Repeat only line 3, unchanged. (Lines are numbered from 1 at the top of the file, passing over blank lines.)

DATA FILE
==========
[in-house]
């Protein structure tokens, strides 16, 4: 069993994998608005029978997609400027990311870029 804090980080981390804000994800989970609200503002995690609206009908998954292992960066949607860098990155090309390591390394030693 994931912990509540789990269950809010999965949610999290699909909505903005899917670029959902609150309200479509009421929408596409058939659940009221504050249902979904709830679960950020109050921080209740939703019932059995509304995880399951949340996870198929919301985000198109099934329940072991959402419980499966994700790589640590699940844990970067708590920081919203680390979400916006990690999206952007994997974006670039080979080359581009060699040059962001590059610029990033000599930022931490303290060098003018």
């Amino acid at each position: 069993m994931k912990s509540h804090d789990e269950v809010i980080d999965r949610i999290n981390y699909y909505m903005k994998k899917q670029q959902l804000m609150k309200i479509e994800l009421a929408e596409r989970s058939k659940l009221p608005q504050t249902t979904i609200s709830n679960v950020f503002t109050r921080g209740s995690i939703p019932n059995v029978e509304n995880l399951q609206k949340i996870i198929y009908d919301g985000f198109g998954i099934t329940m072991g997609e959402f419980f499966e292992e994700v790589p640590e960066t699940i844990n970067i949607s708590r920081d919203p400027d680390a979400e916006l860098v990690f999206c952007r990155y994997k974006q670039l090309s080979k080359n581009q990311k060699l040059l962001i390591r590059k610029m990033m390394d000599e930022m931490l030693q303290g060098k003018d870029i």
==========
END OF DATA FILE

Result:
């Amino acid at each position: 069993m994931k912990s509540h804090d789990e269950v809010i980080d999965r949610i999290n981390y699909y909505m903005k994998k899917q670029q959902l804000m609150k309200i479509e994800l009421a929408e596409r989970s058939k659940l009221p608005q504050t249902t979904i609200s709830n679960v950020f503002t109050r921080g209740s995690i939703p019932n059995v029978e509304n995880l399951q609206k949340i996870i198929y009908d919301g985000f198109g998954i099934t329940m072991g997609e959402f419980f499966e292992e994700v790589p640590e960066t699940i844990n970067i949607s708590r920081d919203p400027d680390a979400e916006l860098v990690f999206c952007r990155y994997k974006q670039l090309s080979k080359n581009q990311k060699l040059l962001i390591r590059k610029m990033m390394d000599e930022m931490l030693q303290g060098k003018d870029i």